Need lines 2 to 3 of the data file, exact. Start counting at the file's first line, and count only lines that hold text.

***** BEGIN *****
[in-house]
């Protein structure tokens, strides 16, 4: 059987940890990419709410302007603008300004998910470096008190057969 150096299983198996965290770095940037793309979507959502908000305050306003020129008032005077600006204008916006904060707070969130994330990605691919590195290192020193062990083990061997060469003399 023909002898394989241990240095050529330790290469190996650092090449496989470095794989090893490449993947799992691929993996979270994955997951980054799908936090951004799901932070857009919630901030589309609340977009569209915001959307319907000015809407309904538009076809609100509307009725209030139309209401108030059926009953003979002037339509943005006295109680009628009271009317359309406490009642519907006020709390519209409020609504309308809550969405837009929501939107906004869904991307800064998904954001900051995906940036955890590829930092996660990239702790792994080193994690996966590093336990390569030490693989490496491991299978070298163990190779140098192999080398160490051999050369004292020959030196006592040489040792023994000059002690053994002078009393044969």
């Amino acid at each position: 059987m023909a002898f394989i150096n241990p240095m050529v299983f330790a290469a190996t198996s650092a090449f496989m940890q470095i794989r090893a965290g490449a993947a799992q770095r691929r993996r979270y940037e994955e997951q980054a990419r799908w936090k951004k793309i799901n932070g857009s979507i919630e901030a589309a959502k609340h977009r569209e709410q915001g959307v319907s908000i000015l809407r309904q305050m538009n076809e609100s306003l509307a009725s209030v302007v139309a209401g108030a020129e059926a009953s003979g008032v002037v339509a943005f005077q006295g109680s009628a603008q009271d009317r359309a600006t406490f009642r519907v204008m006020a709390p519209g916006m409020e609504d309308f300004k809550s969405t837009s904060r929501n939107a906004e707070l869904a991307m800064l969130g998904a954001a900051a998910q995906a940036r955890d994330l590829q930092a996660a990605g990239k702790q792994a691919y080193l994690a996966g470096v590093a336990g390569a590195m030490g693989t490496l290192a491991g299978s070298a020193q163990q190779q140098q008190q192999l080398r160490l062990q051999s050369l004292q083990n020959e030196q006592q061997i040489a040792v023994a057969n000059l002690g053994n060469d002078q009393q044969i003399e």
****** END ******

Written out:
């Protein structure tokens, strides 16, 4: 059987940890990419709410302007603008300004998910470096008190057969 150096299983198996965290770095940037793309979507959502908000305050306003020129008032005077600006204008916006904060707070969130994330990605691919590195290192020193062990083990061997060469003399 023909002898394989241990240095050529330790290469190996650092090449496989470095794989090893490449993947799992691929993996979270994955997951980054799908936090951004799901932070857009919630901030589309609340977009569209915001959307319907000015809407309904538009076809609100509307009725209030139309209401108030059926009953003979002037339509943005006295109680009628009271009317359309406490009642519907006020709390519209409020609504309308809550969405837009929501939107906004869904991307800064998904954001900051995906940036955890590829930092996660990239702790792994080193994690996966590093336990390569030490693989490496491991299978070298163990190779140098192999080398160490051999050369004292020959030196006592040489040792023994000059002690053994002078009393044969």
């Amino acid at each position: 059987m023909a002898f394989i150096n241990p240095m050529v299983f330790a290469a190996t198996s650092a090449f496989m940890q470095i794989r090893a965290g490449a993947a799992q770095r691929r993996r979270y940037e994955e997951q980054a990419r799908w936090k951004k793309i799901n932070g857009s979507i919630e901030a589309a959502k609340h977009r569209e709410q915001g959307v319907s908000i000015l809407r309904q305050m538009n076809e609100s306003l509307a009725s209030v302007v139309a209401g108030a020129e059926a009953s003979g008032v002037v339509a943005f005077q006295g109680s009628a603008q009271d009317r359309a600006t406490f009642r519907v204008m006020a709390p519209g916006m409020e609504d309308f300004k809550s969405t837009s904060r929501n939107a906004e707070l869904a991307m800064l969130g998904a954001a900051a998910q995906a940036r955890d994330l590829q930092a996660a990605g990239k702790q792994a691919y080193l994690a996966g470096v590093a336990g390569a590195m030490g693989t490496l290192a491991g299978s070298a020193q163990q190779q140098q008190q192999l080398r160490l062990q051999s050369l004292q083990n020959e030196q006592q061997i040489a040792v023994a057969n000059l002690g053994n060469d002078q009393q044969i003399e």